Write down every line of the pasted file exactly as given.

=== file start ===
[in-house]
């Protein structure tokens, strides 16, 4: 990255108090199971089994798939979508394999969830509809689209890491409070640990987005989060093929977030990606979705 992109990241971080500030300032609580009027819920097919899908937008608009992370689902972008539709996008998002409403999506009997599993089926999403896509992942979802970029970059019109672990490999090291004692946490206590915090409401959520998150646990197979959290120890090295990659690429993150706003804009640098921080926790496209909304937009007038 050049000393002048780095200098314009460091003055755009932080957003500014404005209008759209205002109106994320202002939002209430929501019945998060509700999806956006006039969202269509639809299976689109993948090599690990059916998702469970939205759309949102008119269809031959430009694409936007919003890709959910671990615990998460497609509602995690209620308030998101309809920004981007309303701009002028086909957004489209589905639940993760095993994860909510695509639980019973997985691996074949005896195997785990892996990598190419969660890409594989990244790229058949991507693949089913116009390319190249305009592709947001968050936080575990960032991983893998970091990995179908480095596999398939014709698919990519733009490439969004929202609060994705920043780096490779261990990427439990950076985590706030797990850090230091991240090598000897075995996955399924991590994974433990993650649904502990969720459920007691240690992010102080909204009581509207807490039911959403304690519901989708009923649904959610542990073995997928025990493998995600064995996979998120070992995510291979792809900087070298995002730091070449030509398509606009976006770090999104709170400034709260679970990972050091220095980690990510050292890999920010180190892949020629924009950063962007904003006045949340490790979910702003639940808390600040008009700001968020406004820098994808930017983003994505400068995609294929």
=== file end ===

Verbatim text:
[in-house]
């Protein structure tokens, strides 16, 4: 990255108090199971089994798939979508394999969830509809689209890491409070640990987005989060093929977030990606979705 992109990241971080500030300032609580009027819920097919899908937008608009992370689902972008539709996008998002409403999506009997599993089926999403896509992942979802970029970059019109672990490999090291004692946490206590915090409401959520998150646990197979959290120890090295990659690429993150706003804009640098921080926790496209909304937009007038 050049000393002048780095200098314009460091003055755009932080957003500014404005209008759209205002109106994320202002939002209430929501019945998060509700999806956006006039969202269509639809299976689109993948090599690990059916998702469970939205759309949102008119269809031959430009694409936007919003890709959910671990615990998460497609509602995690209620308030998101309809920004981007309303701009002028086909957004489209589905639940993760095993994860909510695509639980019973997985691996074949005896195997785990892996990598190419969660890409594989990244790229058949991507693949089913116009390319190249305009592709947001968050936080575990960032991983893998970091990995179908480095596999398939014709698919990519733009490439969004929202609060994705920043780096490779261990990427439990950076985590706030797990850090230091991240090598000897075995996955399924991590994974433990993650649904502990969720459920007691240690992010102080909204009581509207807490039911959403304690519901989708009923649904959610542990073995997928025990493998995600064995996979998120070992995510291979792809900087070298995002730091070449030509398509606009976006770090999104709170400034709260679970990972050091220095980690990510050292890999920010180190892949020629924009950063962007904003006045949340490790979910702003639940808390600040008009700001968020406004820098994808930017983003994505400068995609294929």